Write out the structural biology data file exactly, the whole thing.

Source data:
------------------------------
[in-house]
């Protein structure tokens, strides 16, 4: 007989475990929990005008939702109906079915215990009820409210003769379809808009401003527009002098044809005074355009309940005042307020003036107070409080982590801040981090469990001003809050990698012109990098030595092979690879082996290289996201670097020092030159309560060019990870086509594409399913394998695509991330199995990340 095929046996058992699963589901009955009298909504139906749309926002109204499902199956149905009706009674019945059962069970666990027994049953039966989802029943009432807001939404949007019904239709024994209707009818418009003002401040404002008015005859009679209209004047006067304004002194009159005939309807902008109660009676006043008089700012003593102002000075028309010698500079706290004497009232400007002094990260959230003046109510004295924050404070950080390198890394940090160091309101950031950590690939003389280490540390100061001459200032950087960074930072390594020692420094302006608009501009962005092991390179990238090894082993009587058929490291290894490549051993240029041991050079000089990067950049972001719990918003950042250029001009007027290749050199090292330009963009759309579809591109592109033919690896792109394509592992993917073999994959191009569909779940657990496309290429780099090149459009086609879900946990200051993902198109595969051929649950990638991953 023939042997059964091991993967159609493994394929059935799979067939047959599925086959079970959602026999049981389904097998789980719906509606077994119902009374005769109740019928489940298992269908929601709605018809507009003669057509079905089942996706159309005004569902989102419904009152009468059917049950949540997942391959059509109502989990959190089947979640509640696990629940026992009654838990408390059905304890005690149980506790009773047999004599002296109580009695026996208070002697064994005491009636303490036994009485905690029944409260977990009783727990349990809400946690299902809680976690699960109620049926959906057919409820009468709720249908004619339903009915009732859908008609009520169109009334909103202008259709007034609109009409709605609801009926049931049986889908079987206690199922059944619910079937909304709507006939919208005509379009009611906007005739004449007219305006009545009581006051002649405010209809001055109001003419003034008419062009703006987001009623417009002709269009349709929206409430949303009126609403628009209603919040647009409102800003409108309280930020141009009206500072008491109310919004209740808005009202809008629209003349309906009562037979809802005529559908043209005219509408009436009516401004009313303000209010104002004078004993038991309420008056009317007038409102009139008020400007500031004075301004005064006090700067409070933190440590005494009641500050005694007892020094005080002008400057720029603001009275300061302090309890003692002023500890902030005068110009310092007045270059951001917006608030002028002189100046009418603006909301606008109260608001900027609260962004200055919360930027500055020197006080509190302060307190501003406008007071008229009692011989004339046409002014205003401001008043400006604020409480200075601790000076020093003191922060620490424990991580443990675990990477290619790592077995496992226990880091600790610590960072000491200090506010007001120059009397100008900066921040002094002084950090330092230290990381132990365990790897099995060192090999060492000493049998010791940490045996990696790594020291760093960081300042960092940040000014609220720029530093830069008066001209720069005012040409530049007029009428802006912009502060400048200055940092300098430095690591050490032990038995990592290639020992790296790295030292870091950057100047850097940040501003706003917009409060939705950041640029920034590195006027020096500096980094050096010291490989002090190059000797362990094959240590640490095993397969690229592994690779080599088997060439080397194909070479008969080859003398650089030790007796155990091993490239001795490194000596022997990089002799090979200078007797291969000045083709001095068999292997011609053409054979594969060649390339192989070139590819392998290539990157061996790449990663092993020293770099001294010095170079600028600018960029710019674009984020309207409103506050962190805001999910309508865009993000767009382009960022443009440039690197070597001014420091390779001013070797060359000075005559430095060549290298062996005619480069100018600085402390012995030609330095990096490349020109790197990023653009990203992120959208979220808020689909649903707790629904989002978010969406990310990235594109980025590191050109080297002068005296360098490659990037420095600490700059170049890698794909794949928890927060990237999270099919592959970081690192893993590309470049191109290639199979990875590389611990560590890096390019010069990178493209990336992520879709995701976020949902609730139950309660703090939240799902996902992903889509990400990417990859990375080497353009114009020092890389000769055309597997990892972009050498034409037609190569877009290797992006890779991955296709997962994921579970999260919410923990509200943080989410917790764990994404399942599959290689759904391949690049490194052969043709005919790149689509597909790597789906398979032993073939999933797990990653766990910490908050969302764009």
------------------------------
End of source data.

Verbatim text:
[in-house]
């Protein structure tokens, strides 16, 4: 007989475990929990005008939702109906079915215990009820409210003769379809808009401003527009002098044809005074355009309940005042307020003036107070409080982590801040981090469990001003809050990698012109990098030595092979690879082996290289996201670097020092030159309560060019990870086509594409399913394998695509991330199995990340 095929046996058992699963589901009955009298909504139906749309926002109204499902199956149905009706009674019945059962069970666990027994049953039966989802029943009432807001939404949007019904239709024994209707009818418009003002401040404002008015005859009679209209004047006067304004002194009159005939309807902008109660009676006043008089700012003593102002000075028309010698500079706290004497009232400007002094990260959230003046109510004295924050404070950080390198890394940090160091309101950031950590690939003389280490540390100061001459200032950087960074930072390594020692420094302006608009501009962005092991390179990238090894082993009587058929490291290894490549051993240029041991050079000089990067950049972001719990918003950042250029001009007027290749050199090292330009963009759309579809591109592109033919690896792109394509592992993917073999994959191009569909779940657990496309290429780099090149459009086609879900946990200051993902198109595969051929649950990638991953 023939042997059964091991993967159609493994394929059935799979067939047959599925086959079970959602026999049981389904097998789980719906509606077994119902009374005769109740019928489940298992269908929601709605018809507009003669057509079905089942996706159309005004569902989102419904009152009468059917049950949540997942391959059509109502989990959190089947979640509640696990629940026992009654838990408390059905304890005690149980506790009773047999004599002296109580009695026996208070002697064994005491009636303490036994009485905690029944409260977990009783727990349990809400946690299902809680976690699960109620049926959906057919409820009468709720249908004619339903009915009732859908008609009520169109009334909103202008259709007034609109009409709605609801009926049931049986889908079987206690199922059944619910079937909304709507006939919208005509379009009611906007005739004449007219305006009545009581006051002649405010209809001055109001003419003034008419062009703006987001009623417009002709269009349709929206409430949303009126609403628009209603919040647009409102800003409108309280930020141009009206500072008491109310919004209740808005009202809008629209003349309906009562037979809802005529559908043209005219509408009436009516401004009313303000209010104002004078004993038991309420008056009317007038409102009139008020400007500031004075301004005064006090700067409070933190440590005494009641500050005694007892020094005080002008400057720029603001009275300061302090309890003692002023500890902030005068110009310092007045270059951001917006608030002028002189100046009418603006909301606008109260608001900027609260962004200055919360930027500055020197006080509190302060307190501003406008007071008229009692011989004339046409002014205003401001008043400006604020409480200075601790000076020093003191922060620490424990991580443990675990990477290619790592077995496992226990880091600790610590960072000491200090506010007001120059009397100008900066921040002094002084950090330092230290990381132990365990790897099995060192090999060492000493049998010791940490045996990696790594020291760093960081300042960092940040000014609220720029530093830069008066001209720069005012040409530049007029009428802006912009502060400048200055940092300098430095690591050490032990038995990592290639020992790296790295030292870091950057100047850097940040501003706003917009409060939705950041640029920034590195006027020096500096980094050096010291490989002090190059000797362990094959240590640490095993397969690229592994690779080599088997060439080397194909070479008969080859003398650089030790007796155990091993490239001795490194000596022997990089002799090979200078007797291969000045083709001095068999292997011609053409054979594969060649390339192989070139590819392998290539990157061996790449990663092993020293770099001294010095170079600028600018960029710019674009984020309207409103506050962190805001999910309508865009993000767009382009960022443009440039690197070597001014420091390779001013070797060359000075005559430095060549290298062996005619480069100018600085402390012995030609330095990096490349020109790197990023653009990203992120959208979220808020689909649903707790629904989002978010969406990310990235594109980025590191050109080297002068005296360098490659990037420095600490700059170049890698794909794949928890927060990237999270099919592959970081690192893993590309470049191109290639199979990875590389611990560590890096390019010069990178493209990336992520879709995701976020949902609730139950309660703090939240799902996902992903889509990400990417990859990375080497353009114009020092890389000769055309597997990892972009050498034409037609190569877009290797992006890779991955296709997962994921579970999260919410923990509200943080989410917790764990994404399942599959290689759904391949690049490194052969043709005919790149689509597909790597789906398979032993073939999933797990990653766990910490908050969302764009």